(1) Ordinarily the show cause notice is issued at the initial stage of ,the inquiry or at the stage of proposed punishment, In either case the employee will have right to put up his case before the authority concerned.
(2) There is no presumption that the authority initiating the inquiry or issuing the show cause notice lacks in jurisdiction or that the authority concerned is acting with mala fides. On the contrary, the presumption is otherwise which does not get replaced or stand rebutted simply because the plaintiff makes certain averment and the plaint is cleverly drafted and certain allegations of mala fides have been made in the plaint or in the application for interim relief. Ordinarily, at the initial stages of the suit when the other side has no Opportunity to meet with such allegations, howsoever strong the allegations may have been made and howsoever cleverly the pleadings may have been drafted, it would be proper to hold that the statutory presumption that official acts are done regularly would not get displaced or rebutted on account of such averments made in the pleadings alone. This would be so because it would be easy to make allegations of mala fides and very difficult to prove.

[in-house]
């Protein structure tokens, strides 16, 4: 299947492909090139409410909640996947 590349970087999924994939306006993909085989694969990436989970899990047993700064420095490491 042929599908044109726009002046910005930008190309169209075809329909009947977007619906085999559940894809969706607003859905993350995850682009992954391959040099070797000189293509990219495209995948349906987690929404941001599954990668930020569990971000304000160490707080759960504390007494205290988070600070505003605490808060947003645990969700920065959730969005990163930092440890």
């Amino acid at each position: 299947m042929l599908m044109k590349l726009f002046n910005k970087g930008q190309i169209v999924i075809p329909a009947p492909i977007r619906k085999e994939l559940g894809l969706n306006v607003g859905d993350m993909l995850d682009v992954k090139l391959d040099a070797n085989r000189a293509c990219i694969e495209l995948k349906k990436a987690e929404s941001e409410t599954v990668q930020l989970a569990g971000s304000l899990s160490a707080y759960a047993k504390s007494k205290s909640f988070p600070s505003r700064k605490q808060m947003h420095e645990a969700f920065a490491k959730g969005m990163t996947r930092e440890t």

(3) Before initiating the inquiry or before issuing show cause notice of proposed punishment calling upon the employee to render his explanation, some prima facie inquiry is generally made. Similarly, the show cause notice of proposed punishment is issued at the end of departmental inquiry when the delinquent employee is found guilty. In either case, an employee who is prima facie found guilty will continue in service on account of the protection afforded by the court. One who is found to be prima facie guilty will continue in service and even if it happens for a brief period, it is likely to play havoc with the administration.
(4) It will not be in public interest that such an employee be allowed to continue in service. If he is really guilty and if he is allowed to continue in service and the department is restrained from taking any action, it will bring down the morale of superior officer and it will result into administrative slackness.